NF-κB shows up in a number of places in longevity research, and it's associated with mechanisms known to mediate the relationship between metabolism and the pace of aging. In particular it is associated with the processes of inflammation, which regular readers will know are significant in the aging process. The immune system falls into a malfunctioning state of worsening chronic inflammation in later life, and this contributes to further degenerative aging to some degree.
Selective inhibition of NF-κB has been shown to extend life span in flies, as well as revert some aspects of skin and blood vessel aging in mice. This might have something to do with diminished inflammation, or it may work through other mechanisms, such as alterations to insulin signaling - which is a whole other collection of genes and biochemistry that often appears in aging research.
Nothing happens in isolation in biology. Many of these longevity-associated genes are involved in low-level processes like transcription that influence all of our biochemistry in some way or another, or take part in so many different mechanisms that it's hard to pin down their effects to some simple, clear, single outcome.
In any case, my attention was directed today to a new study in which researchers manipulate NF-κB in the brain to modestly extend life in mice. Interestingly, this also adds to the short list of interventions that can be used to move life span in either direction. Less NF-κB activity means a longer life, and more of it shortens life. In addition, the authors claim that NF-κB inhibition has a positive influence on neurogenesis in the brain, not just on the state of the immune system. The paper isn't open access, unfortunately, so you might start with this article from the science press by way of an overview:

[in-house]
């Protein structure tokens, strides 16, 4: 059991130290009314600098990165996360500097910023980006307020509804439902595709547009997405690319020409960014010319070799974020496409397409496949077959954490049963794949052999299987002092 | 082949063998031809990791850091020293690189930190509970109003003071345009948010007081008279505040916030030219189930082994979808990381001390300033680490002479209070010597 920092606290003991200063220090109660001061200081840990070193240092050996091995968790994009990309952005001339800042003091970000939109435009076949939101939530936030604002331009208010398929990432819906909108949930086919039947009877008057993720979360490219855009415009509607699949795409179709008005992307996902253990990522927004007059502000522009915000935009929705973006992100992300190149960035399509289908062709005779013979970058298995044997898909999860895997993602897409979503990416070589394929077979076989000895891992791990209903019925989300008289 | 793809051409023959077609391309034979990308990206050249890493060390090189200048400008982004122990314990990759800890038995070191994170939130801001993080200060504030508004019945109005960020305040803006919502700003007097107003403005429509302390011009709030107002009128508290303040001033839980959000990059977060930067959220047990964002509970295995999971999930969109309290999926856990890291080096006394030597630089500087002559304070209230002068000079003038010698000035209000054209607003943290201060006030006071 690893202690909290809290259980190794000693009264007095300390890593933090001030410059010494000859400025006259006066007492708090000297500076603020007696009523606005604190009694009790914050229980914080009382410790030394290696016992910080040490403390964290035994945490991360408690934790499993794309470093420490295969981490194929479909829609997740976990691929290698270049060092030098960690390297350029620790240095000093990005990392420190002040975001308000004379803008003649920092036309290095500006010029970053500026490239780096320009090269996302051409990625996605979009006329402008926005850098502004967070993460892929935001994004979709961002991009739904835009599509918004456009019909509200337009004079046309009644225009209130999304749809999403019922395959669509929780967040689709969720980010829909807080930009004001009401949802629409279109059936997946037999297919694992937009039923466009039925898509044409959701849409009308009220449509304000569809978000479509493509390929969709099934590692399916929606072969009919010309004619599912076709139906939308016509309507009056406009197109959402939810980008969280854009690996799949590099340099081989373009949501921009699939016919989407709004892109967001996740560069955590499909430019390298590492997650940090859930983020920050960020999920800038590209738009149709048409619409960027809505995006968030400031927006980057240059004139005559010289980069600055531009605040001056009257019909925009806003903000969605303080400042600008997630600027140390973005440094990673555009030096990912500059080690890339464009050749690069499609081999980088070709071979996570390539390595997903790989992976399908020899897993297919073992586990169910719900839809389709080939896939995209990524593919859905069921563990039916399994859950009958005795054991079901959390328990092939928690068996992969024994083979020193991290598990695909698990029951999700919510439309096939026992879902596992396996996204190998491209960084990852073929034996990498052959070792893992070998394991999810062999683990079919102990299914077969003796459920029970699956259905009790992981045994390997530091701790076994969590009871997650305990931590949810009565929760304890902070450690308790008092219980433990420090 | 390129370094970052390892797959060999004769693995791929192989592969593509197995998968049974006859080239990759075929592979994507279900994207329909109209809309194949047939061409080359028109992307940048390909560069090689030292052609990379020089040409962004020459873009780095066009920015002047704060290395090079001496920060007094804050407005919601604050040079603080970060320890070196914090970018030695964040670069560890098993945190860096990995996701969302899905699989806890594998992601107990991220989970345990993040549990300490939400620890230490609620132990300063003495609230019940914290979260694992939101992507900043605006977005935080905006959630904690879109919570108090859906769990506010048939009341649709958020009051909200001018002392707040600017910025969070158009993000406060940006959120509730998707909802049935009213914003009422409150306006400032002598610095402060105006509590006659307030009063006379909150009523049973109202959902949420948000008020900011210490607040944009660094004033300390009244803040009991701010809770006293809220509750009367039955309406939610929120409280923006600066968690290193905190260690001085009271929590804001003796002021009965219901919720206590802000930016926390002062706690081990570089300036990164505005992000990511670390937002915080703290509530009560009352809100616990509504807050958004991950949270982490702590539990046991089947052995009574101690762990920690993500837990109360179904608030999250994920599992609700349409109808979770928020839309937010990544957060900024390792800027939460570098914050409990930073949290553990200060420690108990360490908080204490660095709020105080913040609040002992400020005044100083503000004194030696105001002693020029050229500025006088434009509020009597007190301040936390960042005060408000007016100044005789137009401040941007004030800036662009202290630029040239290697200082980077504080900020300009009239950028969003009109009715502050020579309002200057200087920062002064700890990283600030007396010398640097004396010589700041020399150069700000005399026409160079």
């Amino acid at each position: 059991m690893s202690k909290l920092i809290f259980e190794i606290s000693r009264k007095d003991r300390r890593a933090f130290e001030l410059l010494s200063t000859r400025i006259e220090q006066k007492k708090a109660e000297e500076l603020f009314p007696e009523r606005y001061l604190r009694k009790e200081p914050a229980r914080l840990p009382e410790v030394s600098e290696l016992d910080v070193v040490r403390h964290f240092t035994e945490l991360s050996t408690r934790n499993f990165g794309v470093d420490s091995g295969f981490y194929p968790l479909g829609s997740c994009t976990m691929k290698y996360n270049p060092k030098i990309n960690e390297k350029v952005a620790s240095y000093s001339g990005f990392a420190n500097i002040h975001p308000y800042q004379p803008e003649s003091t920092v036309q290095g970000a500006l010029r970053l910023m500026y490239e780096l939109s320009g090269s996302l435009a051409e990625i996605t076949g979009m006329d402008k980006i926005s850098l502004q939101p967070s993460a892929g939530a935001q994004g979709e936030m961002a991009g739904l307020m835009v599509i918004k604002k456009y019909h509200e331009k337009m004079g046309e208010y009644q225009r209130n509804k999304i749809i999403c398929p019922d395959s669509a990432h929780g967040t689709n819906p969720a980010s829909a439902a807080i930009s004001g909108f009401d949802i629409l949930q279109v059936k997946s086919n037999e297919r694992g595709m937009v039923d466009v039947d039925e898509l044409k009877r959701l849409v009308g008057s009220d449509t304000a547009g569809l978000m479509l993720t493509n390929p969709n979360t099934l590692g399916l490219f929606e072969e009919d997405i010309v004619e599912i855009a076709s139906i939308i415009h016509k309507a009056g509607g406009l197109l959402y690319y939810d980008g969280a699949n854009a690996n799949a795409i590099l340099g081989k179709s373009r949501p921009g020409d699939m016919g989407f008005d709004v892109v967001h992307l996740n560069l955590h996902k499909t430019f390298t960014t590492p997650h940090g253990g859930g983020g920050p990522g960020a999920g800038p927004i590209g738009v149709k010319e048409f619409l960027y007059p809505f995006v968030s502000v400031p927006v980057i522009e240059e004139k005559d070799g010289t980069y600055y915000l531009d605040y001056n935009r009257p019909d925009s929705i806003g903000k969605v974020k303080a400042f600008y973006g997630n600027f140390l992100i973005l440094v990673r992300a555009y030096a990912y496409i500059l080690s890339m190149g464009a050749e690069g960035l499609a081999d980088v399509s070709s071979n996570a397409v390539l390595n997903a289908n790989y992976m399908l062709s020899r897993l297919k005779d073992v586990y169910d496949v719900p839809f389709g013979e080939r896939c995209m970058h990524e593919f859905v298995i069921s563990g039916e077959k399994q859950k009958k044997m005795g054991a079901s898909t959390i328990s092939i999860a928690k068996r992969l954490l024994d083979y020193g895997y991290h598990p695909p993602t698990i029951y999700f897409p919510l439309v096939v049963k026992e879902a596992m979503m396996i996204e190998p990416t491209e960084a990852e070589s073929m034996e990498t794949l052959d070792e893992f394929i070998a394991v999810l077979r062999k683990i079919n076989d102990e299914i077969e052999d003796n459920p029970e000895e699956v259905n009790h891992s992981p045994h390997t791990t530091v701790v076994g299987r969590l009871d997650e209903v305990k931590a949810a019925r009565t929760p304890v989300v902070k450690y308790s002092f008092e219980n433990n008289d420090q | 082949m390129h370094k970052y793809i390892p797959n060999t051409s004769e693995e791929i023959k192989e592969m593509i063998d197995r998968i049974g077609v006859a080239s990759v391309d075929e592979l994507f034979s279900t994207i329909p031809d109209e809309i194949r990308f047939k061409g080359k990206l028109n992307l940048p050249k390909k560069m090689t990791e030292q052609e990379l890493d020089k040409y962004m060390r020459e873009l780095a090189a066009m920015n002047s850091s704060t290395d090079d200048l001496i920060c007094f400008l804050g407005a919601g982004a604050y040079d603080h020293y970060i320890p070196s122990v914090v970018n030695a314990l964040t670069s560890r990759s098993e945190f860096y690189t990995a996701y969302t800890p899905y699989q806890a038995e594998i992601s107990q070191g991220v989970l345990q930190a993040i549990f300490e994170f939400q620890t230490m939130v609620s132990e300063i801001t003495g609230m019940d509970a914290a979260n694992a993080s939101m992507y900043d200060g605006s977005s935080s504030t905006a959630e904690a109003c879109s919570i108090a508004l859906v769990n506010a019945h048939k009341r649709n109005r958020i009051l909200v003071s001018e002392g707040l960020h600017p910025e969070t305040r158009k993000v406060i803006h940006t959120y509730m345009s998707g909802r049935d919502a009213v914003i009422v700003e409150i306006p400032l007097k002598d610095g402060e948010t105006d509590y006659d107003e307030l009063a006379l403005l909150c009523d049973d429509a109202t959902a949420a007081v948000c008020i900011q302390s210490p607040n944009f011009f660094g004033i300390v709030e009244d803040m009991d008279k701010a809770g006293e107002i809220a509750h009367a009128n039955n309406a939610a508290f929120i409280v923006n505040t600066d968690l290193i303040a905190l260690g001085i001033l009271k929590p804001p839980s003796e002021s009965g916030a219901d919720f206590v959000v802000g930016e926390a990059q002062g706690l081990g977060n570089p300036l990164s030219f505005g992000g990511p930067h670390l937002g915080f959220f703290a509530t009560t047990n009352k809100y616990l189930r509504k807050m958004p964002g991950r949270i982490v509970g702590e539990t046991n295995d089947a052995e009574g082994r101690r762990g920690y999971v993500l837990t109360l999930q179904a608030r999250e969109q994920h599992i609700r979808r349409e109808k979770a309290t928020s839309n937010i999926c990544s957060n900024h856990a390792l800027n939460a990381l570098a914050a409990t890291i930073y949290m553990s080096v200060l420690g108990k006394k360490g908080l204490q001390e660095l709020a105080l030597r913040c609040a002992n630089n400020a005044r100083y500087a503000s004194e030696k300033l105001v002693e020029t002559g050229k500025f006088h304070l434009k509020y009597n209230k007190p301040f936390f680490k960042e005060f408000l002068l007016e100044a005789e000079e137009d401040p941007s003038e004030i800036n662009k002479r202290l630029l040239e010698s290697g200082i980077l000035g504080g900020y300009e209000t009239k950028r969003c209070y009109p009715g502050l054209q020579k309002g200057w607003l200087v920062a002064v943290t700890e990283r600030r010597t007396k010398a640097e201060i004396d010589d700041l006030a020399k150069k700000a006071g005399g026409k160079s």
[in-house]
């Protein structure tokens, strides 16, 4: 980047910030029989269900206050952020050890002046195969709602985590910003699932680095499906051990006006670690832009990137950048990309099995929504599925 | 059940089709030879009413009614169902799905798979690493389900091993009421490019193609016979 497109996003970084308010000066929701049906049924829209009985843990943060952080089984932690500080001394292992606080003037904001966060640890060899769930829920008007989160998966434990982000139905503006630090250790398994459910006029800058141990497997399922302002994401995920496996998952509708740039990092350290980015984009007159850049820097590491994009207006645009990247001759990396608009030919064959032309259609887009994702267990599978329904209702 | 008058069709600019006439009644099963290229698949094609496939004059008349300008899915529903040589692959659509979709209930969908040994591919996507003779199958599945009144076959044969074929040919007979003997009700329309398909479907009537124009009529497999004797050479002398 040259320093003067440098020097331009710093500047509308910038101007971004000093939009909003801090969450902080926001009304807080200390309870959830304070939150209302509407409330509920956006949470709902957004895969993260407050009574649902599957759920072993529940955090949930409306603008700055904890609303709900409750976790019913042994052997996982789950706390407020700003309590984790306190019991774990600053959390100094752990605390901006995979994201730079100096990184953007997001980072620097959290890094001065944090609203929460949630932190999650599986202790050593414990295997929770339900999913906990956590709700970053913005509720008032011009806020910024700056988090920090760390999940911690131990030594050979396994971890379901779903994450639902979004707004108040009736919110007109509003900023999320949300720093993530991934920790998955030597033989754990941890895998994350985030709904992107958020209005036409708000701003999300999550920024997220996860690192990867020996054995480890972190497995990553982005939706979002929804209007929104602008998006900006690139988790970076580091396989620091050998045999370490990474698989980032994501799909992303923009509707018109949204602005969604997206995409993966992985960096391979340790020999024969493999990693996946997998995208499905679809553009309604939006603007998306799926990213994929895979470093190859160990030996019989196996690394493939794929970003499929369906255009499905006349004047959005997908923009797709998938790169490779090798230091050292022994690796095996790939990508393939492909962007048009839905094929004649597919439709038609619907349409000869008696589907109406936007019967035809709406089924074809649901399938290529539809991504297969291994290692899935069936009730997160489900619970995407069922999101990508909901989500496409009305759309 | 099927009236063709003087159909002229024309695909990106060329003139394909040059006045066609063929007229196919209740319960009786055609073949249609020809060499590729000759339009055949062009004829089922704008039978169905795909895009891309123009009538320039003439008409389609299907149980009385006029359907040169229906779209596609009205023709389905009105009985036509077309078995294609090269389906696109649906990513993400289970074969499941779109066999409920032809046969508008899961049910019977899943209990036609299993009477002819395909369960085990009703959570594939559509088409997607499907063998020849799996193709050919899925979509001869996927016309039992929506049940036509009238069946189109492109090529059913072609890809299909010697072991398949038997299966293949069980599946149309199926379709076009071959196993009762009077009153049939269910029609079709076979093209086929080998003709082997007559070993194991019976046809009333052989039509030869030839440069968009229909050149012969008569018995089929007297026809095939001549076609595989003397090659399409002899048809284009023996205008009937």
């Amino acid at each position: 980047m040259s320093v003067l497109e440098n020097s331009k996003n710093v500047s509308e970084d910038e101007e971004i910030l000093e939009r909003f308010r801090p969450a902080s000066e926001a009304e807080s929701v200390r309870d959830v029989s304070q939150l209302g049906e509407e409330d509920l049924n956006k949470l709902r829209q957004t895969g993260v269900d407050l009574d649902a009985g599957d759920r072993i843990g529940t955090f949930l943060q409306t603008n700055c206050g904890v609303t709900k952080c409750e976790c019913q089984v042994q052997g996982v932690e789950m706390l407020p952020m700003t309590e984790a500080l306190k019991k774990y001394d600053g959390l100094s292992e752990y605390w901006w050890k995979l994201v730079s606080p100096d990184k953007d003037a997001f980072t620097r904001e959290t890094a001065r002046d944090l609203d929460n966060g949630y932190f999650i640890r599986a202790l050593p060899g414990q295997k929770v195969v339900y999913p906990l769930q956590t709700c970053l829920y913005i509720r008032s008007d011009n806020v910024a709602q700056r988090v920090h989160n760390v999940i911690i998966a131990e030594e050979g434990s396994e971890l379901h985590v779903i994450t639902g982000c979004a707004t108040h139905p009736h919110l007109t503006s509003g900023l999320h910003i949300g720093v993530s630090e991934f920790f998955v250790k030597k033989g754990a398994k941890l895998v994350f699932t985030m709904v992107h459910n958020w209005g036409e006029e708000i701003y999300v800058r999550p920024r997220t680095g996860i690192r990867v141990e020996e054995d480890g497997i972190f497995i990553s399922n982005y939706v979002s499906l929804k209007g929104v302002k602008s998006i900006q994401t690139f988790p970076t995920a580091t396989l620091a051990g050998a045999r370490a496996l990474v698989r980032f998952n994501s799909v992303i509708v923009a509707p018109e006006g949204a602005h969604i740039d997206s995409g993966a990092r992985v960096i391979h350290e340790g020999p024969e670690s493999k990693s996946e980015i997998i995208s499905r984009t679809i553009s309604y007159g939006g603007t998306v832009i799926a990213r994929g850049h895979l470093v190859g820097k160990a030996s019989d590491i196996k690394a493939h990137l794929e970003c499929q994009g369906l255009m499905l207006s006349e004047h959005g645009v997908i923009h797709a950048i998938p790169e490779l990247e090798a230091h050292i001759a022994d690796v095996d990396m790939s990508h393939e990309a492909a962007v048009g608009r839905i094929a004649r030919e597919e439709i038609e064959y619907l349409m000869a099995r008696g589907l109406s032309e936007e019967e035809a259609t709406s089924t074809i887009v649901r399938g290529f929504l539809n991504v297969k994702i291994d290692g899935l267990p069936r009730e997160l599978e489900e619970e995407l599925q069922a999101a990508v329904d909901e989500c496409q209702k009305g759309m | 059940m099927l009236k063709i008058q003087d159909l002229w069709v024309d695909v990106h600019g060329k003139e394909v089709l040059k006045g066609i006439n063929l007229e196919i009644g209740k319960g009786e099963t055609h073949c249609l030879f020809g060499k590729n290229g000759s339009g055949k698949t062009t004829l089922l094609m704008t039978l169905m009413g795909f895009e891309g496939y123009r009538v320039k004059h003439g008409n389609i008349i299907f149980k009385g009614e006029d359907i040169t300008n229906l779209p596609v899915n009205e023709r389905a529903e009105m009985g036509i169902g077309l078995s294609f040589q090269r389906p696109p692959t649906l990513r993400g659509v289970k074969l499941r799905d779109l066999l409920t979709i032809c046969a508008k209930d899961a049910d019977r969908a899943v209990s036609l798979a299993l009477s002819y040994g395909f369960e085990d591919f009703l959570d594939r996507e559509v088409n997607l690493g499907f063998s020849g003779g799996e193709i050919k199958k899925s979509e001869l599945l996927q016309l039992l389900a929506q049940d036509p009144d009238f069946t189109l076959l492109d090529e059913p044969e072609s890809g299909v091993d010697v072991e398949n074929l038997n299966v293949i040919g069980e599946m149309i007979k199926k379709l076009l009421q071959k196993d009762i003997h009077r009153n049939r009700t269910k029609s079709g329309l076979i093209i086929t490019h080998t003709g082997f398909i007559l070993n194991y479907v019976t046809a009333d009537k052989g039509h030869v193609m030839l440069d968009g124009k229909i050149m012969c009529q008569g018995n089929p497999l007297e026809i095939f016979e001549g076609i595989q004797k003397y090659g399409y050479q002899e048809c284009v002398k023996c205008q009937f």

The researchers said they have speeded up and slowed down the rate of ageing in laboratory mice by manipulating chemical messengers that affect the hypothalamus, which is known to play a fundamental role in growth, development, reproduction and metabolism. The [study] focused on a molecule known to be central to the many biochemical reactions involved in the process of inflammation, which is important in many age-related conditions. "As people age, you can detect inflammatory changes in various tissues. Inflammation is also involved in various age-related diseases, such as metabolic syndrome, cardiovascular disease, neurological disease and many types of cancer."
By manipulating the levels of the molecule, known as NF-κB, within the hypothalamus, the researchers were able to slow down the rate of ageing and increase longevity of mice by up to 20 per cent. The team also found that they could slow the rate of cognitive decline by up to 50 per cent, which they could measure by how easy the mice remember how to find their way out of a maze.
And here's a link to the paper:
Here we show that the hypothalamus is important for the development of whole-body ageing in mice, and that the underlying basis involves hypothalamic immunity mediated by IκB kinase-β (IKK-β), nuclear factor κB (NF-κB) and related microglia-neuron immune crosstalk.
Several interventional models were developed showing that ageing retardation and lifespan extension are achieved in mice by preventing ageing-related hypothalamic or brain IKK-β and NF-κB activation. Mechanistic studies further revealed that IKK-β and NF-κB inhibit gonadotropin-releasing hormone (GnRH) to mediate ageing-related hypothalamic GnRH decline, and GnRH treatment amends ageing-impaired neurogenesis and decelerates ageing.
In conclusion, the hypothalamus has a programmatic role in ageing development via immune-neuroendocrine integration, and immune inhibition or GnRH restoration in the hypothalamus/brain represent two potential strategies for optimizing lifespan and combating ageing-related health problems.